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About electromagnetic compatibility in the EU context

European Union Member States have responsibility for protecting radio communications, electrical supply networks and telecommunications networks, as well as related equipment, from electromagnetic disturbance.

The EU’s aim is to support its Member States in their efforts to achieve this goal, while at the same time ensuring that this equipment can be traded freely throughout the Union.

The presence of CE marking on equipment covered by the Directive on Electromagnetic Compatibility is an indication that it meets the technical requirements in place to allow it to be sold anywhere in the European Economic Area (made up of the EU countries plus Norway, Iceland and Liechtenstein) as well as in Turkey.

This also applies to products manufactured in third countries.

CE marking and the Directive on Electromagnetic Compatibility

Directive 2004/108/EC is intended to harmonise the rules governing the sale within the EU of equipment liable to generate electromagnetic disturbance or to be affected by it. The 2004 Directive updated and replaced Directive 89/336/EEC, which had previously regulated this area. The essential requirements regarding electromagnetic compatibility for equipment covered are set out in Annex I of the Directive.

The provisions relevant to CE marking cover apparatus sold as single functional units to end users, which are either liable to generate electromagnetic disturbance, or could see their performance affected by it. They do not cover apparatus that are specifically intended to be incorporated into a fixed installation and are not otherwise made commercially available.

The Directive also does not apply to radio equipment and telecommunications terminal equipment, as this is covered by Directive 1999/5/EC. Aeronautical products and radio equipment used by radio amateurs are also excluded from the scope of the Directive.

On the road to CE marking – conformity assessment

The conformity assessment process for equipment covered by this Directive consists of an internal production control carried out by the manufacturer. This entails checking that the equipment meets the electromagnetic compatibility requirements set out in Annex I, or that the relevant European Harmonised Standards have been correctly applied. However, the manufacturer can also choose to follow a supplementary procedure to be sure that his/her equipment is compliant with the Directive. This consists of asking the relevant notified body to assess the technical documentation accompanying the equipment and to issue a statement attesting to its compliance, to add to this technical documentation. The manufacturer is required to maintain the technical documentation related to the product for ten years after it is placed on the market. Details of these two procedures are provided in Annexes II and III of the Directive. Once the chosen conformity assessment process is complete, the manufacturer, or his authorised representative in the EU, must affix the CE marking to the equipment.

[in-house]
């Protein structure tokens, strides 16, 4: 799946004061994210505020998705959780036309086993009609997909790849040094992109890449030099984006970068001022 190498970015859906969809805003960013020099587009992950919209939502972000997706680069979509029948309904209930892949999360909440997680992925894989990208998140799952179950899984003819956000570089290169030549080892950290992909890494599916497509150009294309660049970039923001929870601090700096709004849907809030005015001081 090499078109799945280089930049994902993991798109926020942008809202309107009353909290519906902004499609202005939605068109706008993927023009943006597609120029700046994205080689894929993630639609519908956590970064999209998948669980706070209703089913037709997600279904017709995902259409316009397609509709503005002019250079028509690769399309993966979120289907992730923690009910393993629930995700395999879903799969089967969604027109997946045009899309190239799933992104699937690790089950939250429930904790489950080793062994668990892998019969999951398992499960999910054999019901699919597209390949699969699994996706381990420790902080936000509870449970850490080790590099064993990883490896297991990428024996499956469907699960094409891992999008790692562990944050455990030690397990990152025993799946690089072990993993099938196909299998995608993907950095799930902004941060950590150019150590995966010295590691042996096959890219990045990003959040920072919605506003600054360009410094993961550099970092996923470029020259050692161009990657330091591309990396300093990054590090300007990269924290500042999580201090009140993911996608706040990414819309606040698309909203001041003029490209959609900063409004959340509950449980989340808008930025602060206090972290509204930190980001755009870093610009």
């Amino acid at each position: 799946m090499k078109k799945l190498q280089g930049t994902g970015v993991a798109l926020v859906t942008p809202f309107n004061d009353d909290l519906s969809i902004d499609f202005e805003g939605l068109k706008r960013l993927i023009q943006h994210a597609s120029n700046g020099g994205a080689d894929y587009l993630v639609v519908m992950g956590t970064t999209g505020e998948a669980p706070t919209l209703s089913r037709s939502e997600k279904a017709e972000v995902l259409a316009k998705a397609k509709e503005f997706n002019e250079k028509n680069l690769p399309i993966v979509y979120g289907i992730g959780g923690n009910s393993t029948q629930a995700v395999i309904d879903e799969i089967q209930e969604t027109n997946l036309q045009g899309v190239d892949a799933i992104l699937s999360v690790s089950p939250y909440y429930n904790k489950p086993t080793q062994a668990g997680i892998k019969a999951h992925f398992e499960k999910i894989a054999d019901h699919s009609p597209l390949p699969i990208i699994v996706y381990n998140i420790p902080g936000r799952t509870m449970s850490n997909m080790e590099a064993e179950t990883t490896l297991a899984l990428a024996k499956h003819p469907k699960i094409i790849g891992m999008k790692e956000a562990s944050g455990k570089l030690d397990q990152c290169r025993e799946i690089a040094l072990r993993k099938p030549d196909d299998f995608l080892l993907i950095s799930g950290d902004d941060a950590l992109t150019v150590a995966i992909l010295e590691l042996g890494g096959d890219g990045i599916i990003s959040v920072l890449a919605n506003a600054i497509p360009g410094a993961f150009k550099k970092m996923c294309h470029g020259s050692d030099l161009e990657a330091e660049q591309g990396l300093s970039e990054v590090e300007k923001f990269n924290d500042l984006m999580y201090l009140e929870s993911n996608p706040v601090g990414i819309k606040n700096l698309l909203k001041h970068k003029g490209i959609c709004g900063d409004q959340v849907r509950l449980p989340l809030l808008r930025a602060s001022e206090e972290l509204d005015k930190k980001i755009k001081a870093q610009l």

This must be done in accordance with the instructions set out in Annex V of the Directive.

Finding the relevant European Harmonised Standards

The fi rst step a manufacturer should take to ensure that equipment will be compliant with the Directive is to check which European Harmonised Standards are applicable. A list of harmonised standards for electromagnetic compatibility can be found on the relevant page of the European Commission’s Enterprise and Industry website.

Need more information?

The European Commission has launched a one-stop-shop web portal with all the information you need on CE marking:

The EMC Directive 2004/108/EC applies to a vast range of equipment encompassing electrical and electronic appliances, systems and installations.